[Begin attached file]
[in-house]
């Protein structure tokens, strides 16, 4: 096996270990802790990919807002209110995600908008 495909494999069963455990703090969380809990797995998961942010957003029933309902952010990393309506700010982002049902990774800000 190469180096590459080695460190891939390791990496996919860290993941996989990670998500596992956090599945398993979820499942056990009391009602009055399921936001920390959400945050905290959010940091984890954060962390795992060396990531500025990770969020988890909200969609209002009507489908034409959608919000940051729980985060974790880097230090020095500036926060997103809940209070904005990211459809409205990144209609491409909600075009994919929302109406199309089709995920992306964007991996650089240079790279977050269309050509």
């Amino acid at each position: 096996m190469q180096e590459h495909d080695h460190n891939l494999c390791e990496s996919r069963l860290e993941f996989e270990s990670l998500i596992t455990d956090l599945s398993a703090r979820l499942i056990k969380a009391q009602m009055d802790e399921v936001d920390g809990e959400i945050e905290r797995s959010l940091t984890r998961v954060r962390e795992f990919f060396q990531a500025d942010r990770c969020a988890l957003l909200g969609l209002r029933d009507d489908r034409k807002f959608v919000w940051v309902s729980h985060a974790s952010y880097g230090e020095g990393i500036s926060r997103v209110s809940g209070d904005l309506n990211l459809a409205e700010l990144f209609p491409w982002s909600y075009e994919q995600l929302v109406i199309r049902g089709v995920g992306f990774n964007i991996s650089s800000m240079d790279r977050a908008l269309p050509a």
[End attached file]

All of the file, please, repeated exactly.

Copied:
[in-house]
């Protein structure tokens, strides 16, 4: 096996270990802790990919807002209110995600908008 495909494999069963455990703090969380809990797995998961942010957003029933309902952010990393309506700010982002049902990774800000 190469180096590459080695460190891939390791990496996919860290993941996989990670998500596992956090599945398993979820499942056990009391009602009055399921936001920390959400945050905290959010940091984890954060962390795992060396990531500025990770969020988890909200969609209002009507489908034409959608919000940051729980985060974790880097230090020095500036926060997103809940209070904005990211459809409205990144209609491409909600075009994919929302109406199309089709995920992306964007991996650089240079790279977050269309050509």
């Amino acid at each position: 096996m190469q180096e590459h495909d080695h460190n891939l494999c390791e990496s996919r069963l860290e993941f996989e270990s990670l998500i596992t455990d956090l599945s398993a703090r979820l499942i056990k969380a009391q009602m009055d802790e399921v936001d920390g809990e959400i945050e905290r797995s959010l940091t984890r998961v954060r962390e795992f990919f060396q990531a500025d942010r990770c969020a988890l957003l909200g969609l209002r029933d009507d489908r034409k807002f959608v919000w940051v309902s729980h985060a974790s952010y880097g230090e020095g990393i500036s926060r997103v209110s809940g209070d904005l309506n990211l459809a409205e700010l990144f209609p491409w982002s909600y075009e994919q995600l929302v109406i199309r049902g089709v995920g992306f990774n964007i991996s650089s800000m240079d790279r977050a908008l269309p050509a």